There’s no doubt we live in an urban area. Lots ‘o concrete – which is so hot in the summer! I love the cooling effect plants have on the ecosystem and the human body (and wildlife bodies). Our house had lots of rock landscaping and grass when we bought it in 2009. A few years ago, we unfortunately had to remove 5 agaves from the hell zone strip near the street. In doing that, I added wildflower seed that love the harsh climate in that area. The wildflowers bloom from February – July and then dry out. I usually cut them back in September, and they soon start growing again and present as small green plants for most of the winter. In any case, let’s move on to my last “rock zone” that I replaced in the last year.
This rock zone had an agave on it near the street (which we removed) and added, in replacement, a Texas Red Bud. We added a vegetable garden, but I found that I was not a great vege gardener or that the creatures got everything first. As the years went by, the area became a bermuda grass rock haven that we had to weed whack since there were so many rocks. I decided to kill the grass with my solarization method (I used black plastic) between December 2012 – March 2013. When we removed the plastic, we had dead bermuda grass and still a lot of rock.
Side of yard with dead Bermuda grass after solarization for 3-4 months
We put out a call to neighbors who wanted rock. People came and shoveled it into their trucks, and we got rid of it. I hired some guys to dig up the dead Bermuda (you think it’s dead but it seems to come back to live with the least water and a tad of a root). I made them dig deep to pull out all the dead grass. After they left, I went through it AGAIN myself and got more of the dead clippings and roots. At that point, the area looked like this:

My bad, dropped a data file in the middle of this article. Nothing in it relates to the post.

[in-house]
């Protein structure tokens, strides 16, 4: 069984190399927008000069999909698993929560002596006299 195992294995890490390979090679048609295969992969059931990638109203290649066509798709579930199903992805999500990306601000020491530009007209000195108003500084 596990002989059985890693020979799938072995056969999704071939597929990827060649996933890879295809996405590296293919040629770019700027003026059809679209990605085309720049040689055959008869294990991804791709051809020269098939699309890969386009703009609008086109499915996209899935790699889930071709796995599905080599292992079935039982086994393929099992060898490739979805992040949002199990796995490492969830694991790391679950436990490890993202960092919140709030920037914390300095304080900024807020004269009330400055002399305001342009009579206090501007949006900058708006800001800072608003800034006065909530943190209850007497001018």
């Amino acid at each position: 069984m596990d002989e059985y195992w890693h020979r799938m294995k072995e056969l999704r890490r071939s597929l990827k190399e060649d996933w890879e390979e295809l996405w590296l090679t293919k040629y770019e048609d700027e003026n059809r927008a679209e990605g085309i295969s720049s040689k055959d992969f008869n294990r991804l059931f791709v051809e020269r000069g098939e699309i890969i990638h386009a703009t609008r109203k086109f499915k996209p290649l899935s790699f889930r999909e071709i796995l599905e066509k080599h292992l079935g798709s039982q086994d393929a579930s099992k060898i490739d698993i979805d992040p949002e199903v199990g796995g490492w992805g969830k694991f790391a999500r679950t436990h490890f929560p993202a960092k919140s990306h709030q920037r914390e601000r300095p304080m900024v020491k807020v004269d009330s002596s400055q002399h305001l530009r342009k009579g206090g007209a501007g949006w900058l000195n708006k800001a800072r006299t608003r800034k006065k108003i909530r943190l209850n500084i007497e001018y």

Grass removed by hand, ready for seed.
There was still a bit of rock in the soil, but that’s certainly OK for native plants and grasses. I bought a Pocket Prairie seed mix from Native American Seed for this area. This has so many different types of seeds, you’ll have great plants in your garden year-round. I spread these seeds in March 2013 which is not optimal. It would have been better to do it in the Fall but alas, that is not when I was ready. So I did it anyway. And it worked just fine! When you spread the seeds, I just threw the seeds around on the ground, then hoed very, very lightly so about 1/4″ of dirt gets moved on top of seeds. Then I watered it for about 15 days until I saw sprouts. Then I just left it. I’m not sure I even watered it. First, the grasses grew, so I had nice grasses this past fall. Now, the flowers are growing. The best part: I haven’t seen any bermuda grass (I hate to even write that down but it’s true for the moment, anyway). I had a few weeds this spring but dug them out easily. In addition to the Texas Red Bud, there’s a Mexican Plum (provided by the City of Austin) and a non-native Loquat tree that was here when we bought the house. View the slideshow the current show that’s happening.